Sometimes I sing a hymn and I think “it’s a fine hymn, but when would I ever use it?” (See the end for an important edit)
It’s a fine hymn. Another solid lyric by our friend, English Unitarian minister John Andrew Storey – a song of welcome, for sure, and a song of community and connection. And yet I’m not sure what kind of service would use a hymn like this; is it one when we talk about why we pass the peace? Is it one where we talk about John Donne’s “No Man Is an Island” and also include Simon and Garfunkel’s “I am a Rock”? Is it to boost the pastoral care team? I don’t know…. what do you think:
The human touch can light the flame
which gives a brightness to the day,
the spirit uses mortal flame,
life’s vehicle for work and play.
The lover’s kiss, the friend’s embrace,
the clasp of hands to show we care,
the light of welcome on the face
are treasured moments all can share.
May all who come within our reach
be kindled by our inner glow,
not just in spirit’s words we preach,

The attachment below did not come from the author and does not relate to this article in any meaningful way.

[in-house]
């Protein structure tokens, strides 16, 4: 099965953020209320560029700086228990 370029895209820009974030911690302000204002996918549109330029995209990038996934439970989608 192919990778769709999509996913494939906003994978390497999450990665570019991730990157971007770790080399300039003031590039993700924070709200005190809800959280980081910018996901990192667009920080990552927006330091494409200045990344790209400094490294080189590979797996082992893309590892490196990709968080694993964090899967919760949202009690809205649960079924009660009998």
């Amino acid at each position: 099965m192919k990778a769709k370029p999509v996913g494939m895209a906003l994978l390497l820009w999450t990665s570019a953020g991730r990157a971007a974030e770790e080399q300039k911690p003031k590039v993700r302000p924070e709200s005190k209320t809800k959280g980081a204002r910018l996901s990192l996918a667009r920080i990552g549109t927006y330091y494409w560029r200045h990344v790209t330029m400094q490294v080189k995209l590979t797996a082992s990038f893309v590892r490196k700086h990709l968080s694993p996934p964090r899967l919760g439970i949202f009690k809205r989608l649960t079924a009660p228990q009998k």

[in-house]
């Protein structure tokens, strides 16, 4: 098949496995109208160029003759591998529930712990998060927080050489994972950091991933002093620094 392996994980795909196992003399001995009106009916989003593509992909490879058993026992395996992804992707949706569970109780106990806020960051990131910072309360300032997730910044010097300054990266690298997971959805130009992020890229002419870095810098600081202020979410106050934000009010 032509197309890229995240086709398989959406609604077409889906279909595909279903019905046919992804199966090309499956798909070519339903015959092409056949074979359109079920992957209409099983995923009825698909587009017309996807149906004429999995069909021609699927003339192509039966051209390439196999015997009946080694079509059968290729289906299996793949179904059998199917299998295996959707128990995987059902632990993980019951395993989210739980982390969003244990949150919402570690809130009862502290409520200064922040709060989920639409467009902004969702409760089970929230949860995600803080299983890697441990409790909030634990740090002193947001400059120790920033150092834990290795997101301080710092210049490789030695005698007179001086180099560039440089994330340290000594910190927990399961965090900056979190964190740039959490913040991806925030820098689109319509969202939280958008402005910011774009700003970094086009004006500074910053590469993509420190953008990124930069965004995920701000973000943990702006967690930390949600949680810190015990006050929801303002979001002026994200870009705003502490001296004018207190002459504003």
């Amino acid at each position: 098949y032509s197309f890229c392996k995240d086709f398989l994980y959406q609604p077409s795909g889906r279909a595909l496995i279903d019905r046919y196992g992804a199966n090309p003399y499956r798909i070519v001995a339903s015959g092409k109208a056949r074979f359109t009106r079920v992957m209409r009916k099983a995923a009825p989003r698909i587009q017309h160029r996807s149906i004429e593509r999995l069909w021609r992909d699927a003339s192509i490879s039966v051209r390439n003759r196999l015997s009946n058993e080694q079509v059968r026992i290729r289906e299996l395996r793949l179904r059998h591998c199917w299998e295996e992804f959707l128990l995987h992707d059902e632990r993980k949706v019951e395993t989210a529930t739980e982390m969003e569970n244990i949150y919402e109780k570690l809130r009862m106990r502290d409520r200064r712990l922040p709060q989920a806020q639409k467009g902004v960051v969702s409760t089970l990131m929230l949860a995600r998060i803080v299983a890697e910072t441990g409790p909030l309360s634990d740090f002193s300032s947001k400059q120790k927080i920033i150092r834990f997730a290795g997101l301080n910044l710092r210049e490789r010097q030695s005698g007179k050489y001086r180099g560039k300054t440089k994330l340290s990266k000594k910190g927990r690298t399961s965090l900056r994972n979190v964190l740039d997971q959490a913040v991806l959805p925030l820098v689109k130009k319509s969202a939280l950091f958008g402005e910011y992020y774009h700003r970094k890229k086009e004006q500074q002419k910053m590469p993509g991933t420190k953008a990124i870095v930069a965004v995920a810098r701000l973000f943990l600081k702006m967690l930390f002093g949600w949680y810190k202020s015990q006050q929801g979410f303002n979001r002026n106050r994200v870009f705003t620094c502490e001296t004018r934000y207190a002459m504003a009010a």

in human touch love’s faith we show.
The lyrics are set to a tune called Dickinson College written by Brooklyn native Lee Hastings Bristol in 1962; to me, it has all the markings of a “tune written in the style of Victorian hymns” – but with a syncopated twist. As I sang it, I found myself stumbling, as the half notes were not where I expected them to be, and I held some quarter notes longer than written. I can imagine congregations struggling to get the rhythm right, and how painful that would be.
So I don’t know. It’s a fine hymn, but I don’t know when I’d use it.
Edited to add this comment from friend and mentor Michael Tino, who makes a really good point that I’m sorry I didn’t think of:
I always pause when presented with lyrics that claim things like “all can share.” All? Hmm-maybe not.
Touch is touchy. For some, those instances of touch are intimate and lovely. For others, they are intrusive and reminders of past abuse.
This hymn had fine intent, with uncertain impact.